By Rhiannon Riches
Zeiss DriveSafe lenses
Zeiss has launched a new lens to improve vision for spectacle wearers while driving in difficult light and weather conditions.
The company says DriveSafe lenses are designed to maximise safety and comfort for spectacle wearers when driving in rain, at dusk, at night and in fog.
Zeiss commissioned a study by the Research Institute of Automotive Engineering and Vehicle Engines in Stuttgart, Germany to track head and eye movements to observe drivers’ vision behaviour. According to Zeiss, they found that progressive lens wearers move their heads more than single vision wearers in order to avoid lens zones of incorrect power or that have high levels of aberration.
Zeiss says the DriveSafe design will facilitate specific head-eye movements and is optimised for adjusted pupil size.
The lenses will be available in Australia from 4 April in progressive and single vision designs.
Funding for Indigenous Eye Health Unit
The Coalition Government has announced $2.5 million in funding to the Indigenous Eye Health Unit at the University of Melbourne to keep working towards closing the gap in eye health and to eliminate trachoma by 2020.
Making the announcement on 11 March, the Minister for Rural Health, Senator Fiona Nash, said the funding would build on the achievements to date to bridge the gap between Indigenous and non-Indigenous eye health.
The funding will be provided over three years from July and will support the unit, led by Professor Hugh Taylor, to deliver a range of services.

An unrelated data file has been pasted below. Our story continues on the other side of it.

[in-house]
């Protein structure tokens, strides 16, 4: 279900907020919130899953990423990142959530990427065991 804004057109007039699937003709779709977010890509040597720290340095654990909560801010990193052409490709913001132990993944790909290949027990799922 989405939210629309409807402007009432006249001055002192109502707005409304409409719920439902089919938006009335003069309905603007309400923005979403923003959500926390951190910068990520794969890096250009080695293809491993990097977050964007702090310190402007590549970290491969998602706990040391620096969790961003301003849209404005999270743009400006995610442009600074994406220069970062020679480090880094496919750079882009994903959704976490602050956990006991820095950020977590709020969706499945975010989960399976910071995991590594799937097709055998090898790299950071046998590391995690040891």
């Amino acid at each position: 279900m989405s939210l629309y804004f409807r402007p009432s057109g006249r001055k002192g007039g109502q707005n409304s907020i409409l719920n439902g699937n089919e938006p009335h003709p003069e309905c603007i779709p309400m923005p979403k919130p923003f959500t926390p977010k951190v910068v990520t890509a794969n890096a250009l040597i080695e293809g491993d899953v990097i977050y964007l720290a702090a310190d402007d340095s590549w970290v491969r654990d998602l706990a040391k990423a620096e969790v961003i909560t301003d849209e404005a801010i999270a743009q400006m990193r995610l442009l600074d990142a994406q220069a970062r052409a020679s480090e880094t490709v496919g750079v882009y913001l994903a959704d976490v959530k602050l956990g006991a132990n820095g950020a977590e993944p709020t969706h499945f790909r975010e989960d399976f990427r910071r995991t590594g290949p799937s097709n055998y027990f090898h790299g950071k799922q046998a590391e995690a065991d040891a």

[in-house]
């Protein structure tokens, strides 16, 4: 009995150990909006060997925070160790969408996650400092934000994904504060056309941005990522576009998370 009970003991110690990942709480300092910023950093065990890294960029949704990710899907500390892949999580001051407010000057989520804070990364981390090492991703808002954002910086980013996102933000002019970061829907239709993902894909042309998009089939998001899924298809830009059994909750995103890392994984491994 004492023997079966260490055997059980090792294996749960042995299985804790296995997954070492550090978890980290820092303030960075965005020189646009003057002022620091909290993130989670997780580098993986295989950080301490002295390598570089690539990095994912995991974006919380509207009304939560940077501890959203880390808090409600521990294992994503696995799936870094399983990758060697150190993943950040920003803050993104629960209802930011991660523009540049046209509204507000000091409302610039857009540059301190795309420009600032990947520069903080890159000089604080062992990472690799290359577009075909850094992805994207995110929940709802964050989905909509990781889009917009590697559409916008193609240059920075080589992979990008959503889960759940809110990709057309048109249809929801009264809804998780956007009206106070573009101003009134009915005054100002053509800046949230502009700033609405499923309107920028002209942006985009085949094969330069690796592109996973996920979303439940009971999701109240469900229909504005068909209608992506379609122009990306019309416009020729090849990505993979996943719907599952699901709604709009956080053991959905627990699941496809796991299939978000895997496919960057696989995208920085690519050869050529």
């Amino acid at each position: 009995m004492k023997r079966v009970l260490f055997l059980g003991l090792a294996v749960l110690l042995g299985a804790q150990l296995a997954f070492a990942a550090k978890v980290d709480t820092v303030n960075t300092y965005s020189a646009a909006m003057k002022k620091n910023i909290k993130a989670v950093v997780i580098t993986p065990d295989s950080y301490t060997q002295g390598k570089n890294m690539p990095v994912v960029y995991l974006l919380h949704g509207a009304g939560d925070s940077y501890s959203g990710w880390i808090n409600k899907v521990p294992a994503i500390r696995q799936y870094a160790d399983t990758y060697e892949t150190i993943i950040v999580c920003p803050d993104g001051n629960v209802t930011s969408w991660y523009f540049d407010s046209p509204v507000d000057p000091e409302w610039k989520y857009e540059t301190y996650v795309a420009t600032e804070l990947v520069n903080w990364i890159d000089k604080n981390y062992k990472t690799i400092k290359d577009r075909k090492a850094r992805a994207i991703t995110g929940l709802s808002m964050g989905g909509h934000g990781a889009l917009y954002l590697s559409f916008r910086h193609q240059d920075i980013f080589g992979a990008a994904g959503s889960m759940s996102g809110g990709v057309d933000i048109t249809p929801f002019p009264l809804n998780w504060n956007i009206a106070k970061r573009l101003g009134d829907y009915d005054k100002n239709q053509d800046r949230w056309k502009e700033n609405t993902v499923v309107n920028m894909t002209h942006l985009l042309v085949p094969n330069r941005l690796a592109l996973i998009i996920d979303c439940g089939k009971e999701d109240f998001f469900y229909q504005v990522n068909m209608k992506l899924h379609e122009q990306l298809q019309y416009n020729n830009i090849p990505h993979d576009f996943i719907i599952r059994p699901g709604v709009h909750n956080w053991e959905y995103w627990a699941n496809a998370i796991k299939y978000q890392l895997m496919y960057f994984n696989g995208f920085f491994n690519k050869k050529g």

These include advising the Department of Health, developing Indigenous eye-care resources, providing technical support on trachoma control, and helping co-ordinate Indigenous eye-care programs and services.
Rural and remote allied health conference
The 2016 SARRAH National Conference for Rural and Remote Allied Health Professionals will be held on 27-29 October, in the regional town of Port Lincoln, South Australia.
Early registration incentives close on 27 July.
The conference is for allied health professionals who provide health services to Australian rural and remote communities. The program will deal directly with issues of practice in these locations.
The theme for the 2016 conference is based on the traditional African proverb ‘It takes a village to raise a child’.
For information, visit SARRAH Conference.
The Caring for Country Kids Conference will be held at the Alice Springs Convention Centre on 17-19 April.
Speakers will delve into the current status of children’s health and health services in rural and remote Australia, and the role of technology.
Key speakers include Dr Michael Williams, director of child and adolescent health at Mackay Hospital and Health Service, speaking about telehealth.
Telehealth services were added to the Optometry Medicare Benefits Schedule in September 2015.